Patents, trademarks, copyrights and trade secrets, or intellectual property (IP), have become an increasingly important asset for today’s businesses. In particular, IP provides strategic and financial advantages against competitors in the form of improved business and/or manufacturing processes and new product technology or designs.
The U.S. Patent and Trademark Office (USPTO) indicated the number of patents granted in 2011 (247,713) was the largest since 1963, and as of 2011, there were 1.75 million active trademark registrations. Further, the U.S. Copyright Office indicated that between 1790 and 2009, approximately 33.65 million copyrights were registered.
“While we have seen the number of patent grants and the volume of trademark and copyright registrations increase, in my experience, companies are not appropriately identifying and managing their IP,” says Andrea Gonzalez, CPA, a senior manager at Cendrowski Corporate Advisors. “As a result, companies are missing valuable strategic and economic opportunities.”
Smart Business spoke with Gonzalez about the necessity for companies to identify and manage their IP.
Why it is important for a company to identify its IP?
It is important for a variety of reasons; in particular, it allows a company to fully understand its IP portfolio. Once a company identifies its IP portfolio, it is able to determine the development stage of in-process IP; determine the ongoing cost of its IP development, including whether the company should continue to fund development; assess and critically review the IP’s continuing value to the company; identify potential licensing in/out opportunities; identify potential IP purchasing needs or sales of nonperforming IP; comply with financial reporting requirements; and monitor for potential misappropriation or infringement of its IP.
How can a company identify and manage its IP?
A company can start by implementing a formal process of identifying and managing all IP assets within the company on an annual basis. The first step is to establish a standardized method for identifying specific IP by department or functional area, by the type of IP (e.g., patents, copyrights) and by the type of product it relates to or the process for which it applies. The categories of identification can vary by company depending on the depth and variety of IP assets.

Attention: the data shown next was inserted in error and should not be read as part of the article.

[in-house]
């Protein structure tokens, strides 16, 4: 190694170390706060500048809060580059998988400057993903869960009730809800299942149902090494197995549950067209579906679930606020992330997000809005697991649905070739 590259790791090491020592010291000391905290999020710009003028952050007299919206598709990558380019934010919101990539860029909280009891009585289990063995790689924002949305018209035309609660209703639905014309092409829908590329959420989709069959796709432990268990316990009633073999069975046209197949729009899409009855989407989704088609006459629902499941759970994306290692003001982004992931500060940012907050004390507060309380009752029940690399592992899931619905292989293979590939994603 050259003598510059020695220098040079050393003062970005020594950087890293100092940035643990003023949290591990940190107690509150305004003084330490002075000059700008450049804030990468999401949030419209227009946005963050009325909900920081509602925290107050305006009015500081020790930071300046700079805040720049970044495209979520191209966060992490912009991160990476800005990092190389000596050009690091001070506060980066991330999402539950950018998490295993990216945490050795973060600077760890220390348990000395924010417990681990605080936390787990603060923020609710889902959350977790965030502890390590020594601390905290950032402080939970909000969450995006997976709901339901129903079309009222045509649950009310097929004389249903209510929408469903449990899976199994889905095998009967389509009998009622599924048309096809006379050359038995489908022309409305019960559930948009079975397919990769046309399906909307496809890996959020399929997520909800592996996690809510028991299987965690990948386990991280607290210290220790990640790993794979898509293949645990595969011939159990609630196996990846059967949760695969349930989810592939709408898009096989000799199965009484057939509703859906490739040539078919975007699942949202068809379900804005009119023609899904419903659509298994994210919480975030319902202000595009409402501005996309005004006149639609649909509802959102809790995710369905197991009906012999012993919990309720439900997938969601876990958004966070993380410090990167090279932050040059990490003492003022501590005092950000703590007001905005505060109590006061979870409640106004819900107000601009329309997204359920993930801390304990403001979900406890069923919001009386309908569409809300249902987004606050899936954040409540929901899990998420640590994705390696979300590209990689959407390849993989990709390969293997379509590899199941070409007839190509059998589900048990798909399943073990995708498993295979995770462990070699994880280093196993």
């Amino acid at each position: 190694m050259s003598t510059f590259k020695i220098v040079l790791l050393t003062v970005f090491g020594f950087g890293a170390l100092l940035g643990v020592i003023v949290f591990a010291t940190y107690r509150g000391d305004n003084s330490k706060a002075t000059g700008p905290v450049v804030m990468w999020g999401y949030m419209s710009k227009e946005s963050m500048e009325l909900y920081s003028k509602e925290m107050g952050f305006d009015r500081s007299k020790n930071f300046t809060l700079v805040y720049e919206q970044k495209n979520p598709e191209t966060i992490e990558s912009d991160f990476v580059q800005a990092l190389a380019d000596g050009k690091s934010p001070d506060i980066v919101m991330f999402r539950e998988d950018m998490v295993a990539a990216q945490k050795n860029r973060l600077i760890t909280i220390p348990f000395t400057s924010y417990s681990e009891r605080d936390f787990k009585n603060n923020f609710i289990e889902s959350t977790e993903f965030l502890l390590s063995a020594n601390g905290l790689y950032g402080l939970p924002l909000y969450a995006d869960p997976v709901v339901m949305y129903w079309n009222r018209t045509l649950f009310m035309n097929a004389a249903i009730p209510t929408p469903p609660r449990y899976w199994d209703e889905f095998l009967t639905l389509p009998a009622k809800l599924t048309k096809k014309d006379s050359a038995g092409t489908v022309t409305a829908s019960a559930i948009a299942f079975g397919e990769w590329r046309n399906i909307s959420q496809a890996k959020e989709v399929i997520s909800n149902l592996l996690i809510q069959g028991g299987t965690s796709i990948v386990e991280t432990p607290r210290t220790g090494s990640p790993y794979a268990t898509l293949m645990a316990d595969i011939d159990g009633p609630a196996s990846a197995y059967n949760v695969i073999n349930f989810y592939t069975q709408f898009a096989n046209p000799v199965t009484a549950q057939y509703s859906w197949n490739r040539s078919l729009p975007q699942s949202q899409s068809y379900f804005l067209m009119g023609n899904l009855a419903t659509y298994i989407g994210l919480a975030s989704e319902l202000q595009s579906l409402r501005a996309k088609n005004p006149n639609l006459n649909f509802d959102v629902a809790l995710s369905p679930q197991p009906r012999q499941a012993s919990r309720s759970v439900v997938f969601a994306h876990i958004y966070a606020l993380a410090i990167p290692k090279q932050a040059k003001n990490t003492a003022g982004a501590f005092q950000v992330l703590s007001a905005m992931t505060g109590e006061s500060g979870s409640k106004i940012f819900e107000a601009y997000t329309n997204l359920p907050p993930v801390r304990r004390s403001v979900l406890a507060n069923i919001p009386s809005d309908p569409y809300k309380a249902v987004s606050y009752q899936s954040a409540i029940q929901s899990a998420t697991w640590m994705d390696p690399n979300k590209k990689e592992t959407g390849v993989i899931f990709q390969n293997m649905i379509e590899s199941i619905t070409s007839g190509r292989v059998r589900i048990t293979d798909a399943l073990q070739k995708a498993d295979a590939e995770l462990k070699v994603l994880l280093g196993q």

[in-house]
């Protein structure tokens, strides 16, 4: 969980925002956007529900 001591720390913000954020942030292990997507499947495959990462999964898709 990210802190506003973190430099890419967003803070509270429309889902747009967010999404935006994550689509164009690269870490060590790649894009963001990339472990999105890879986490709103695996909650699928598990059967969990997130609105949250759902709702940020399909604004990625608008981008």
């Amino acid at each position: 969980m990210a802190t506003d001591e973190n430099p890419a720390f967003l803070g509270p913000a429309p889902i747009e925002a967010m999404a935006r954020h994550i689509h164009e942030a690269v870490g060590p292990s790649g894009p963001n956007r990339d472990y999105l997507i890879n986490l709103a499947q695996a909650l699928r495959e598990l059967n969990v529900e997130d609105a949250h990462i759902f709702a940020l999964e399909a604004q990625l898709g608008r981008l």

The second step is to implement the formal IP identification process. The implementation begins by interviewing various employees. Employee interviews enable a company to identify all of its in-process and established IP and appropriately categorize by department, type and product/process.
Once all IP is identified and categorized, the company can easily manage its IP portfolio. Specifically, it can perform annual audits of its IP portfolio either internally or via outside IP consultants and implement computerized or automated audits. The audits enable a company to monitor the current status of in-process IP; estimate the useful life and use of its IP; determine its value for purposes of financial reporting, insurance or collateral; and identify potential business opportunities (e.g., licensing in/out, sales, purchases), among other items.
Don’t a company’s financial statement auditors perform this function?
Not necessarily. If IP is self-created, the costs of creating the property are expensed rather than capitalized. As such, there may not be an asset included in the balance sheet for the IP.
Is it also important for a company to safeguard its IP?
Safeguarding a company’s IP is important to maintaining the economic and business benefits previously discussed. It has also become increasingly important because the accessibility of information has never been easier than it is today.
Further, there is an increasing availability of tools capable of obtaining information maintained in electronic environments. Therefore, it is crucial for a company to identify its various forms of IP and work to not only implement appropriate internal security measures but to also work with their legal counsel to ensure the appropriate IP protection afforded under U.S. laws are in place to protect the company’s IP assets. Enterprise risk management extends to IP, as well as ‘hard’ assets.
What if a company suspects its IP rights have been infringed or stolen?
The first step is to contact legal counsel. If legal counsel determines there is an alleged infringement or misappropriation, financial and accounting professionals can be retained to determine the economic damages that may have resulted from the alleged unlawful acts prior to or after a formal complaint is filed with the court.
How are damages quantified if a company believes its IP has been infringed or misappropriated?
There are a number of different methods forensic accountants and valuation analysts use to quantify IP damages. Bearing in mind damage remedies available under the law vary based on the type of IP allegedly infringed or misappropriated, damages may be quantified by estimating a reasonable royalty rate, quantifying the profits the IP inventor would have earned but for the alleged infringement, or by quantifying the unjust enrichment the infringer earned as a result of their alleged misappropriation or infringement.
Andrea Gonzalez, CPA, is a senior manager at Cendrowski Corporate Advisors. Reach her at firstname.lastname@example.org.